Best chronic fatigue & fibromyalgia books according to redditors

We found 63 Reddit comments discussing the best chronic fatigue & fibromyalgia books. We ranked the 20 resulting products by number of redditors who mentioned them. Here are the top 20.

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Top Reddit comments about Chronic Fatigue Syndrome & Fibromyalgia:

u/premier-cat-arena · 28 pointsr/cfs

Can you ask them to watch unrest with you? my extended family was pretty shitty about it until I showed them some fact sheets and it really shut them up. The best one on here to show them that’s short is the solve CFS one.

I’ve collected these over the past year, and these are all of the best ones.

This one I wrote as a research paper for uni, but I wrote it bc there was nothing available at the time that encompassed my experience and the experience that I heard from so many other people. I wrote it to help friends and family of people with ME understand better:

This one has good guides in case need to be in the hospital etc

u/Worddroppings · 6 pointsr/Fibromyalgia

The Fibromyalgia for Dummies book is actually quite useful. It helped me better understand. Understanding better means you can explain it better.

You might compare fibro to having the flu every day if you want a really short and sweet answer.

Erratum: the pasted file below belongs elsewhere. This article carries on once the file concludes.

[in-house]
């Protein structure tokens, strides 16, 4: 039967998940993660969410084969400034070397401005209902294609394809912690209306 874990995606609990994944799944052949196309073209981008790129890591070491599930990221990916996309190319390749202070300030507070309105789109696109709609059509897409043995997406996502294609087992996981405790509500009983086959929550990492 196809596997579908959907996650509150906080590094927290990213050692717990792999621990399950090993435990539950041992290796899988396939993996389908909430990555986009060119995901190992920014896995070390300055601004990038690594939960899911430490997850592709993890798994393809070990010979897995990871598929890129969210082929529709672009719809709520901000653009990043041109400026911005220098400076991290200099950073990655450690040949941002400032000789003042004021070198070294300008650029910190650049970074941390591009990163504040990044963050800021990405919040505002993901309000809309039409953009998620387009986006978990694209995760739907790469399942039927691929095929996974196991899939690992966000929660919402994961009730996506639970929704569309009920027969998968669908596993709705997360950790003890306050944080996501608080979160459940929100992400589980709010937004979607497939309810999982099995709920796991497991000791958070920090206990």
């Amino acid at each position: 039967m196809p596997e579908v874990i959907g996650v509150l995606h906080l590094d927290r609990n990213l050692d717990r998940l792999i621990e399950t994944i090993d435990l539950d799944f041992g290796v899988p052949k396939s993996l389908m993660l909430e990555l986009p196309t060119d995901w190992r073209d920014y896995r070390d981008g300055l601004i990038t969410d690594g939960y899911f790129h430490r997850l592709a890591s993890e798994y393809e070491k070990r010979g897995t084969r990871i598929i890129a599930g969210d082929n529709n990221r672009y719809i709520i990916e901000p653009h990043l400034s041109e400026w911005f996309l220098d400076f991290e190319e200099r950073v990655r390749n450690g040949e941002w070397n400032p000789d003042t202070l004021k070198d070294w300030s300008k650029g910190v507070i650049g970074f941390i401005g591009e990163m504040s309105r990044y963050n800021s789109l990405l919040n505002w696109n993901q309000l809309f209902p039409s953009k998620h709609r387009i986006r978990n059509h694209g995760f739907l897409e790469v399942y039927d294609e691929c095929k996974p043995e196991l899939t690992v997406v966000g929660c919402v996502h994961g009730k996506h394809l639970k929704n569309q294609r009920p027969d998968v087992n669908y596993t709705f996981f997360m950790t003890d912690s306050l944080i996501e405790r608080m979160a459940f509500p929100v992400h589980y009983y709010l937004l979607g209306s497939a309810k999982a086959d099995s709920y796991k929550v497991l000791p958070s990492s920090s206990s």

u/CraigFL · 5 pointsr/fibro

From what I understand, if the meal plan is followed, the body will "forget" about the allergies in about a year or so and then you can get re-challenged one food at a time. Eventually you'd be able to enjoy all the things you love to eat. I highly recommend his book. While it discussed treating fibro with antiviral therapy (which has done wonders for me), it also has a section on delayed food allergies you may be interested in.

u/DisregardedWhy · 5 pointsr/conspiracy

"This is a must-read book for anyone who wants to know the disturbing history of the Chronic Fatigue Syndrome epidemic. Why have the CDC and NIH pretended that Chronic Fatigue Syndrome is a mystery for over three decades?

By the end of this book of inconvenient truths the answer is crystal clear. The shocking news and bold analysis in this page-turner could lead to a revolution in the science and politics of Chronic Fatigue Syndrome, fibromyalgia, AIDS, autism, and many other illnesses."

u/MrsShasta · 5 pointsr/Fibromyalgia

The Mayo Clinic has a book on understanding Fibro and with "how can you help" for support people.

Hopefully that helps

u/cfs_throw · 4 pointsr/cfs